[B] Others believe that the “deliverer” was an Assyrian king (perhaps Adadnirari III, 810-793 B.C.) who was a threat to Hazael and drew his attention from Israel.

[C] The reference “and the sons of Israel lived in their tents as formerly” (2 Kings 13:5b) suggests that the respite Israel experienced from Syrian oppression probably was sometime after the reign of Jehoahaz when the people felt they could leave the security of their walled cities to live in tents among their flocks. It is not likely that the people “lived in their tents as formerly” during the reign of Jehoahaz. 2 Kings 13:3 and 22 suggest that the people of Israel lived under the threat of invasion throughout the reign of Jehoahaz.

What was the condition of Israel’s army after years of oppression by the Syrians?
Israel’s army was severely reduced to “not more than fifty horsemen and ten chariots and 10,000 footmen” (2 Kings 13:7). This illustrates the great price Israel paid for her apostasy. God used the Syrians to chastise His people yet they refused to forsake their sin.

Who became king after the death of Jehoahaz?
Jehoash, the son of Jehoahaz, became king over Israel after the death of Jehoahaz (2 Kings 13:9-10). He is not to be confused with Jehoash (Joash) of Judah. He reigned a total of sixteen years. The Scripture appraises his reign in the same way as the kings before him, “and he did evil in the sight of the Lord; he did not turn away from all the sins of Jeroboam” (2 Kings 13:11). After his death, his son Jeroboam (Jeroboam II) sat on the throne (2 Kings 13:13).

What encounter did Jehoash (Joash) the king of Israel have with Elisha?
“When Elisha became sick with the illness of which he was to die,” Jehoash, who apparently had great respect for the dying prophet, visited him (2 Kings 13:14). Elisha instructed the king to shoot an arrow out of the east window of the room (toward Syria). The king did as he was instructed after “Elisha laid his hands on the king’s hands” (2 Kings 13:16). Elisha referred to the arrow as “The Lord’s arrow of victory. . .over Aram” (2 Kings 13:17).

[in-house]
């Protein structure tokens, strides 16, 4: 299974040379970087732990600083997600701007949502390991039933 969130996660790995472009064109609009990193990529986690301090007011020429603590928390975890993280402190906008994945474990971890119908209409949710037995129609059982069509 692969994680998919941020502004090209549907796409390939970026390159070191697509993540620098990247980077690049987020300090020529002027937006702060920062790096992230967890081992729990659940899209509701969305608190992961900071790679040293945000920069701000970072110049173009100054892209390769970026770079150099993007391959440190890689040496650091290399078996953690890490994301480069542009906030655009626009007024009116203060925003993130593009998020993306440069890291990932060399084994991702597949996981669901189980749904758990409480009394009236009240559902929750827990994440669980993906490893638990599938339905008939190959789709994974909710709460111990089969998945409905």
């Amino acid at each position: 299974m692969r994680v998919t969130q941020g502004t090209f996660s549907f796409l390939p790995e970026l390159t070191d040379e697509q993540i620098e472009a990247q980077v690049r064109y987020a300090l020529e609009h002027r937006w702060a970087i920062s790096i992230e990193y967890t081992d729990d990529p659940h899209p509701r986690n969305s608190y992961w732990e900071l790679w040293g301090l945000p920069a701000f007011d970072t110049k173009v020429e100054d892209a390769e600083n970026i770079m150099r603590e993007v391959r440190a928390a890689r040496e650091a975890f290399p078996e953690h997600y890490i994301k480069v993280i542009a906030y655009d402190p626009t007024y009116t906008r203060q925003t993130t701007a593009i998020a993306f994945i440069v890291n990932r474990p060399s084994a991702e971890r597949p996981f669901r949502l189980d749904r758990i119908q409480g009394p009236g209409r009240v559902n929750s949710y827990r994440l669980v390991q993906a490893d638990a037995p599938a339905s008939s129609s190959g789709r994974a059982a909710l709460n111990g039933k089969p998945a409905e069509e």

Elisha then instructed the king to take the arrows in his hand and strike the ground. The king did as he was instructed and struck the ground three times (2 Kings 13:18). Elisha was angry with the king for only striking the ground three times because each strike represented a victory in battle over Syria (see 2 Kings 13:25). Had the king struck the ground five or six times he could have led Israel to destroy Syria (2 Kings 13:19).

What was the final miracle associated with Elisha?
Some men were in the process of burying a man when they were surprised by an invading band of Moabites. With no time to complete the burial, the men cast the dead man into the tomb of Elisha. The dead man’s body came in contact with the bones of Elisha and as a result “he revived and stood up on his feet” (2 Kings 13:21).

Practical Consideration: We should be concerned about our posthumous influence.
Elisha’s influence continued on even after his death. The incident of the dead man who was revived because he came in contact with Elisha’s bones is instructive. It reminds us that we should be concerned about our witness and influence even after we die. May we live in such a manner that people who come in contact with our influence after we die will be blessed.